This year saw the greatest surge in colonisation settlements by Israel in the Occupied Palestinian Territories (OPT), particularly in and around the Old City of Jerusalem. Eviction of Palestinian families from homes they lived in for generations, even before Israeli occupation of the City in 1967, expropriation of property and expulsion of Jerusalmite Palestinians became standard policy,in contravention of numerous Security Council and General Assembly resolutions condemning such activities and calling on Israel to desist from and repeal all previous actions and legislations affecting changes in the demographic composition of the City. Although, after his election, President Obama called on Israel to freeze its settlement activities, Israel succeeded in getting an about turn to the extent of securing a veto of a resolution in the Security Council declaring settlement activity as illegal. That veto was in direct violation of the ruling of the International Court of Justice in its Opinion on the Israeli Separation Wall, including the vote of the American judge who was careful to add a separare opinion in which he emphasise his position on the illegality of settlements and the illegality of that part of the Wall constructed to join settlements.. In a statement issued on 19 August, 2011 by UN Bureau of the Committee on the Exercise of the Inalienable Rights of the Palestinian People “voicing deep alarm at Israel’s “illegal’approval of 5,200 new housing units in occupied East Jerusalem in August alone” it said :“Recent Israeli settlement announcements undermine international efforts aimed at bringing the parties back to negotiations.” The Bureau added: “They [the settlements] also cement Israeli control over the West Bank by fragmenting it in ways which would render a viable, contiguous and sovereign Palestinian state impossible to achieve in accordance with the two-state solution(1).” A veto in a matter like this, erodes further the credibility of USA particularly when it critises other states for alleged violations of human rights and the rule of law.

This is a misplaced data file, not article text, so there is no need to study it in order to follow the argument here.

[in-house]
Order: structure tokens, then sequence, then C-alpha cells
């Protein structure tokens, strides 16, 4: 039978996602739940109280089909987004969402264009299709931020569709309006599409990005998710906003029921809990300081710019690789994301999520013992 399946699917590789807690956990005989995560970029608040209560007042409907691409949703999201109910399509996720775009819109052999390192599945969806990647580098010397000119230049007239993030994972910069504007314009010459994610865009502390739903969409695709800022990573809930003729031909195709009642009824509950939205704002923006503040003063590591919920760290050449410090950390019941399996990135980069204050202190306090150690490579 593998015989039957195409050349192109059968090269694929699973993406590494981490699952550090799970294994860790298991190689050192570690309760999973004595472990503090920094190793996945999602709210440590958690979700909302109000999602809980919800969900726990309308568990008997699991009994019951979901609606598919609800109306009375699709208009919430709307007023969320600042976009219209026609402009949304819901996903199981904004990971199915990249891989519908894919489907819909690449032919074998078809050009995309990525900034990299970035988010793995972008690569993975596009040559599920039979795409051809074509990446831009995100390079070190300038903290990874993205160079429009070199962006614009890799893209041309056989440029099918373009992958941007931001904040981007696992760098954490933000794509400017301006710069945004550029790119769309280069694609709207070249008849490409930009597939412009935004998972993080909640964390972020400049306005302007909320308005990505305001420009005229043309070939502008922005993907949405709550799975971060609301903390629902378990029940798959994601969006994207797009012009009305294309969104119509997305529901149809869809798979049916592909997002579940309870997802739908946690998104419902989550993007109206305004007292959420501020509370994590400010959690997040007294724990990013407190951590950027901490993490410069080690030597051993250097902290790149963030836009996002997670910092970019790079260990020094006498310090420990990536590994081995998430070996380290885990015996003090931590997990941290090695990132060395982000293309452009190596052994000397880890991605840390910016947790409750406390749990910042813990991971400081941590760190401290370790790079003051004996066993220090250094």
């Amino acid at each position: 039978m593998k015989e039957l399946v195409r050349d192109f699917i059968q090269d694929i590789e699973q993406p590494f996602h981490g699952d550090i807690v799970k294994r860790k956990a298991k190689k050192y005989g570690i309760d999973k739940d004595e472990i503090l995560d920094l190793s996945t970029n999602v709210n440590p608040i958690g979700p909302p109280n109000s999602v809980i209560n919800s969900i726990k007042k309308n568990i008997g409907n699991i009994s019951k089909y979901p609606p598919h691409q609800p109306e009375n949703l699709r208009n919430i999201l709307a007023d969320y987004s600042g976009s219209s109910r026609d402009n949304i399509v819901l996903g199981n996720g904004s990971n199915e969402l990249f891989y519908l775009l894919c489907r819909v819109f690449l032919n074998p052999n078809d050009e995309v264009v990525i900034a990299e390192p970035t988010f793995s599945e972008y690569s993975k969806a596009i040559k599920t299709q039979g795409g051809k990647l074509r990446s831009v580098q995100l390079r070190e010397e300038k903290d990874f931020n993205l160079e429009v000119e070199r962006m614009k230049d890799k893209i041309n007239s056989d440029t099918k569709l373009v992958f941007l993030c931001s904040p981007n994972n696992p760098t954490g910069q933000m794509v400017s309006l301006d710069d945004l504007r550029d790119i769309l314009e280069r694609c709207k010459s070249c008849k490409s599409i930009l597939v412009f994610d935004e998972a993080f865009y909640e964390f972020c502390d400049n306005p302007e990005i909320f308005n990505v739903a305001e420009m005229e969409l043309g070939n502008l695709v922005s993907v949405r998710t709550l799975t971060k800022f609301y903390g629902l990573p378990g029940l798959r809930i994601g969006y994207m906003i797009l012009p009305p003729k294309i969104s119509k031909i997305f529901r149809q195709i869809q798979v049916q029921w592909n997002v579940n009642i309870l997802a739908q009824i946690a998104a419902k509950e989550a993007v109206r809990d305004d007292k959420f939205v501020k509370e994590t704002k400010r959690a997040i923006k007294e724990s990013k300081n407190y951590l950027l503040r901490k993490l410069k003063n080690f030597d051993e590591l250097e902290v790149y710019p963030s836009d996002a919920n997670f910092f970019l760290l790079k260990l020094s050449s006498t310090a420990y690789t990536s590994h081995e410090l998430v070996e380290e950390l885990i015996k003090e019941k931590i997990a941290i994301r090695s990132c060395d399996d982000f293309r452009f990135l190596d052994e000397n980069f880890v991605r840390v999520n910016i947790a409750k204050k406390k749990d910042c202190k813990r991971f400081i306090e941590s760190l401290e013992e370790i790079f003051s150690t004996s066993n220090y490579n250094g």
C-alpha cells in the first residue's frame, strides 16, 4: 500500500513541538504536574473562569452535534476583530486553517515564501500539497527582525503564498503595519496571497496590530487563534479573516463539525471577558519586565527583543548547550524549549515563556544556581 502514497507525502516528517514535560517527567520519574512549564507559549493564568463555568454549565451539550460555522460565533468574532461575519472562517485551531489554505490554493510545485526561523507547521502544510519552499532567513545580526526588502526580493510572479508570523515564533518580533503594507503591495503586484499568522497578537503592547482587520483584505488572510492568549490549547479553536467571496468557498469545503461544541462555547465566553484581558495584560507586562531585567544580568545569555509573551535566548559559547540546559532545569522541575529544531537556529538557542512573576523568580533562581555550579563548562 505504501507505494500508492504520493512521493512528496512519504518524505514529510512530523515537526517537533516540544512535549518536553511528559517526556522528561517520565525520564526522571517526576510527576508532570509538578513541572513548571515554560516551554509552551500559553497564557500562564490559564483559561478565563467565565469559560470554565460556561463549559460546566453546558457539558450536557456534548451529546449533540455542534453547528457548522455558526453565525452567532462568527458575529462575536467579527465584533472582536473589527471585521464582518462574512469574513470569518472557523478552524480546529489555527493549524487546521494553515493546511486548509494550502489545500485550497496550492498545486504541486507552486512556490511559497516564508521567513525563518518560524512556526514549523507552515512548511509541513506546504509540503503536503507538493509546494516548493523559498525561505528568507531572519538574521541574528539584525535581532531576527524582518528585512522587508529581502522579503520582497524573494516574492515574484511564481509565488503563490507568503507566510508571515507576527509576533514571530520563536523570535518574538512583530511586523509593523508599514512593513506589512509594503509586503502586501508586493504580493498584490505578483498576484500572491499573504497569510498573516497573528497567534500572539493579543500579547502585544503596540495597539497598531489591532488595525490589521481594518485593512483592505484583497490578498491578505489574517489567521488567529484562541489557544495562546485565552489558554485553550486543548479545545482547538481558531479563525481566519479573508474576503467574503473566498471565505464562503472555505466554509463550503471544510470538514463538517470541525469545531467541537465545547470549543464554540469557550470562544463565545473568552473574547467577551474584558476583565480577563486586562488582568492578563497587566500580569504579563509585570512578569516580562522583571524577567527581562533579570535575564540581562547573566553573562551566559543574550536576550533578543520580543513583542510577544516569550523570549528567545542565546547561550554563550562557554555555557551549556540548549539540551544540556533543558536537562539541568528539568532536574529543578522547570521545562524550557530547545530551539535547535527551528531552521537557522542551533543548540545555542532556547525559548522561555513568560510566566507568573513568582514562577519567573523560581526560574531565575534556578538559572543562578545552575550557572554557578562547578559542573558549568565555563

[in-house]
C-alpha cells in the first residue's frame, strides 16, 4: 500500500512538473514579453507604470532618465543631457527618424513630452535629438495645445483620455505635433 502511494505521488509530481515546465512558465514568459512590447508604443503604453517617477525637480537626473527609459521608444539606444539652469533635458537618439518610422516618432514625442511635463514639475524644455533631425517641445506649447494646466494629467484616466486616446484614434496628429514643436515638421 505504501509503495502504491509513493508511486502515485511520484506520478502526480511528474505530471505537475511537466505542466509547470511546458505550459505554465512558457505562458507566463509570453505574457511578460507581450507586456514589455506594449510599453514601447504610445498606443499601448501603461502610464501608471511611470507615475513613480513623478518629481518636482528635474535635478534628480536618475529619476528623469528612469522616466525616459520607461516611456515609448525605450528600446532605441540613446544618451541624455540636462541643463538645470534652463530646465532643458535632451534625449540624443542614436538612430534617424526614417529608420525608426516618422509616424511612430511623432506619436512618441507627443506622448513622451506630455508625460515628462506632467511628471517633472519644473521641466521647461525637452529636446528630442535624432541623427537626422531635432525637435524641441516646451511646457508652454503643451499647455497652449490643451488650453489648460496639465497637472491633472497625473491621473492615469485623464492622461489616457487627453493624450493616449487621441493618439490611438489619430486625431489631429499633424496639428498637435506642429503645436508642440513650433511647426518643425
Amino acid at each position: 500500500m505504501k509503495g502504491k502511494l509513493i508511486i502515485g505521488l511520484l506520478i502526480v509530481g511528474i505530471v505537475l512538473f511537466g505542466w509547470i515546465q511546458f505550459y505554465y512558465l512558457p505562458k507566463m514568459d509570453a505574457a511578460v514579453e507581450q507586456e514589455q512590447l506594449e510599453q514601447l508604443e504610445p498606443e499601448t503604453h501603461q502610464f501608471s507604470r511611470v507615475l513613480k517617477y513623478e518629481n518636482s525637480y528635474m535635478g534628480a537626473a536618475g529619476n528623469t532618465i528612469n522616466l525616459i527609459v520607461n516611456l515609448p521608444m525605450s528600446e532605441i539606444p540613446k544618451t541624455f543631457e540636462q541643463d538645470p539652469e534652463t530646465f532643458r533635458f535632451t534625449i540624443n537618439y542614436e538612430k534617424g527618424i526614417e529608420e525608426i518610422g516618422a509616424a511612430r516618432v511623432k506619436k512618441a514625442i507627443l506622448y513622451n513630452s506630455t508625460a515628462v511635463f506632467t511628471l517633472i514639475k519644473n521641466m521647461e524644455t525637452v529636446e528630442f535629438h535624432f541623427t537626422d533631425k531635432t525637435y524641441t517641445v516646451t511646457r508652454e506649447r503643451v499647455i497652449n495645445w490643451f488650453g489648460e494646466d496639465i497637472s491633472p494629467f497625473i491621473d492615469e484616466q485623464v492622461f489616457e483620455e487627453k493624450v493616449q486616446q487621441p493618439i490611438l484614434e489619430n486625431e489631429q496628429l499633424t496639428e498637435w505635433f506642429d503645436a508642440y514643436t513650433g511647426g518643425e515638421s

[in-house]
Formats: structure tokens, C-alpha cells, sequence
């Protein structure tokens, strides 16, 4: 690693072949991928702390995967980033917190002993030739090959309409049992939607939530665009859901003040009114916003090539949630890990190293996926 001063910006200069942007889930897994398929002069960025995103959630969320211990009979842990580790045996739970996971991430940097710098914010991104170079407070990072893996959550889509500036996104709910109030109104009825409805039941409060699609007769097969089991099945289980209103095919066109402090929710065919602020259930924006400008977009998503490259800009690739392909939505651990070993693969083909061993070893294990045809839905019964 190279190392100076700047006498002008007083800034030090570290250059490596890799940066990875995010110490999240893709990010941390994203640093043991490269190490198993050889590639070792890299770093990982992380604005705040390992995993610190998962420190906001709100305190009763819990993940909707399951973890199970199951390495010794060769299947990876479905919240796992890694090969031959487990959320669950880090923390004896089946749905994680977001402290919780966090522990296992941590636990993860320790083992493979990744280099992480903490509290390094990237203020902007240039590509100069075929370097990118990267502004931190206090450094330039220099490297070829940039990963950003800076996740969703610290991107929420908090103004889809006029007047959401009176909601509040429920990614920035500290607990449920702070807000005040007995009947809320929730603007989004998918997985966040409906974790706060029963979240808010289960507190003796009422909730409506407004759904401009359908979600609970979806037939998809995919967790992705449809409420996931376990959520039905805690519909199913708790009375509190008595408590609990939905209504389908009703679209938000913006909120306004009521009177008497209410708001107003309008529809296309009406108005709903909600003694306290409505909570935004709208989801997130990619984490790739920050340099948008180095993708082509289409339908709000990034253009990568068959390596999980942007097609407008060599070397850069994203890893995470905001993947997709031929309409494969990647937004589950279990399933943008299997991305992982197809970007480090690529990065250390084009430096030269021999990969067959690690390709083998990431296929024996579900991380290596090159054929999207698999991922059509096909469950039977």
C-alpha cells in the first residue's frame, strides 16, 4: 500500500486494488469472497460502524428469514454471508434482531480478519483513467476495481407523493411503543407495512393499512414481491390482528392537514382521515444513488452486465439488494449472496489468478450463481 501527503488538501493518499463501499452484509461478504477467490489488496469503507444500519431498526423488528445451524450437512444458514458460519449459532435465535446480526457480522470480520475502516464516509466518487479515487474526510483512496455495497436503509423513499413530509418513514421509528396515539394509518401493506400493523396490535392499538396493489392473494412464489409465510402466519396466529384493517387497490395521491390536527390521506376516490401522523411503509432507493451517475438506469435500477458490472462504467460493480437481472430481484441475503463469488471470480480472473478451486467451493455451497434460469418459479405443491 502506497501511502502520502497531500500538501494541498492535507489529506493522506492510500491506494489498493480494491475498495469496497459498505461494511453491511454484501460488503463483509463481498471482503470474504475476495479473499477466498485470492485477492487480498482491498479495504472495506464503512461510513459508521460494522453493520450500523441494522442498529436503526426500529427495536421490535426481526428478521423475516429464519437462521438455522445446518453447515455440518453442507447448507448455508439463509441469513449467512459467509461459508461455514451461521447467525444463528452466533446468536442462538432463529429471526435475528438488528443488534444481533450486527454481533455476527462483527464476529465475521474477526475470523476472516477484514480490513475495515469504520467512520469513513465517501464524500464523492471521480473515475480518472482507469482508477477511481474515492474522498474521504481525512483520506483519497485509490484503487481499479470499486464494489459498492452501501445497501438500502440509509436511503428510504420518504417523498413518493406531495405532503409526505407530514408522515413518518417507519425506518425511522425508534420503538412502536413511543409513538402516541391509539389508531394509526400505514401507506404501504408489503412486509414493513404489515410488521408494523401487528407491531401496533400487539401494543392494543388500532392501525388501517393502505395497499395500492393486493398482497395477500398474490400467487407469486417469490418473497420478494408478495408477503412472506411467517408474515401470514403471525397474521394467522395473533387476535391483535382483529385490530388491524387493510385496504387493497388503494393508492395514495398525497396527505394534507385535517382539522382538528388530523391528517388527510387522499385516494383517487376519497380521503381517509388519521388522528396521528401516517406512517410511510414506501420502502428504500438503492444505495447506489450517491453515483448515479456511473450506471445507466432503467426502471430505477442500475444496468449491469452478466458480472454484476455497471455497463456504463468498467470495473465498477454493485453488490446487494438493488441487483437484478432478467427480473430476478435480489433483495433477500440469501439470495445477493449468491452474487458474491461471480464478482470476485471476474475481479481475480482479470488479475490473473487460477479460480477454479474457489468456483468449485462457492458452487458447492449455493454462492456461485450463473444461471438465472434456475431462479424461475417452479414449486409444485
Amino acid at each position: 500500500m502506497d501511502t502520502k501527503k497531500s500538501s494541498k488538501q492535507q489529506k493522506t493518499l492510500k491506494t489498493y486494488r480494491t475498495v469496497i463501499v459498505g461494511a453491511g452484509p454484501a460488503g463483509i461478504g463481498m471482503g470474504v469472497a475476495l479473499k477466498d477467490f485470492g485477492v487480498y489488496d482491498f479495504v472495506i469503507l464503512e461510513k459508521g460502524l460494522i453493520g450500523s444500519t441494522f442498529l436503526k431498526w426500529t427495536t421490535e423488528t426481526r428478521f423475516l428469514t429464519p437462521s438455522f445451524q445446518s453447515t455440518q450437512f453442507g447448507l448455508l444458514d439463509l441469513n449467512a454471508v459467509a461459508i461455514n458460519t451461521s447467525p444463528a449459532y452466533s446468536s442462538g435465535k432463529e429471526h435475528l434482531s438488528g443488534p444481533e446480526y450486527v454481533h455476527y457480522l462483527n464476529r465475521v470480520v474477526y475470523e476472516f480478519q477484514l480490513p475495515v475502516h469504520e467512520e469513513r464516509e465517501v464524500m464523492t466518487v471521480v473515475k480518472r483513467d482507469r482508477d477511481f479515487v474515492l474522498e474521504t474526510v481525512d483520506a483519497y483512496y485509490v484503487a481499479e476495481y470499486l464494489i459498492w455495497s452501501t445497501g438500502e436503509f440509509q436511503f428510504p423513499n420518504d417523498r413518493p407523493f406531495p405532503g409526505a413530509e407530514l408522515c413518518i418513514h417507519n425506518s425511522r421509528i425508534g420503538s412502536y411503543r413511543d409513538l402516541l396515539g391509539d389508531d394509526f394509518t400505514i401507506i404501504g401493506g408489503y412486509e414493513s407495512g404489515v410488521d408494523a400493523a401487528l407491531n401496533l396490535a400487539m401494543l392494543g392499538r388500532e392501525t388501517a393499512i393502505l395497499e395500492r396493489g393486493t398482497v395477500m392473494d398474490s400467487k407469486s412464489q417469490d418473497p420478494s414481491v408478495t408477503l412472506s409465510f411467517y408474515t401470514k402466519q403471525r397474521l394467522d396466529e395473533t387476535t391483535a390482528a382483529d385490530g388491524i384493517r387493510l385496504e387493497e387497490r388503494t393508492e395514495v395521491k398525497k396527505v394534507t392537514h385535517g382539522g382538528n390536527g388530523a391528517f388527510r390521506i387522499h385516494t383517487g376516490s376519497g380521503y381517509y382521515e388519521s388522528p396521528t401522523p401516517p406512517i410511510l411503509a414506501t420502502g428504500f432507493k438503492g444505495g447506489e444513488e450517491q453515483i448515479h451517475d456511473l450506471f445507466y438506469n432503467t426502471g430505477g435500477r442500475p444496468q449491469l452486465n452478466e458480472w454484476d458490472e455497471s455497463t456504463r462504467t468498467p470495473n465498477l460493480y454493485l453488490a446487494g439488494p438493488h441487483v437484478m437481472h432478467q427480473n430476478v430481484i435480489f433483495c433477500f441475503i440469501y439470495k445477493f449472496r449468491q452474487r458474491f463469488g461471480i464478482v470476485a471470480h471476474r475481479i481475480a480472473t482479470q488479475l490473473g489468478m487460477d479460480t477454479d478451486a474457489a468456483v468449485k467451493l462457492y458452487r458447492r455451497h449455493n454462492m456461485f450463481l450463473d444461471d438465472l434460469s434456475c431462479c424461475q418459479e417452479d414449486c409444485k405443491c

In violation of the Advisory Opinion of te ICJ in the Separation Wall action and the resolutions of the UN General Assembly endorsing the Court’s Opinion and calling upon Israel to halt construction of the Wall and demolish that which had been constructed, Israel persisted in the constrction of the Wall, with rare occasional changes to its route on the rare occasions when the Israeli High Court acceptd challenges to its course. One of the direct foreseeable consequences of the route taken by the Wall is the expropriation of more Palestinian agricultural land, which adds to the economic pressre that has become a main weapon utilized to silence resistance to occupation and add to greater dependence on on donations that are being used as an instrument of political pressure.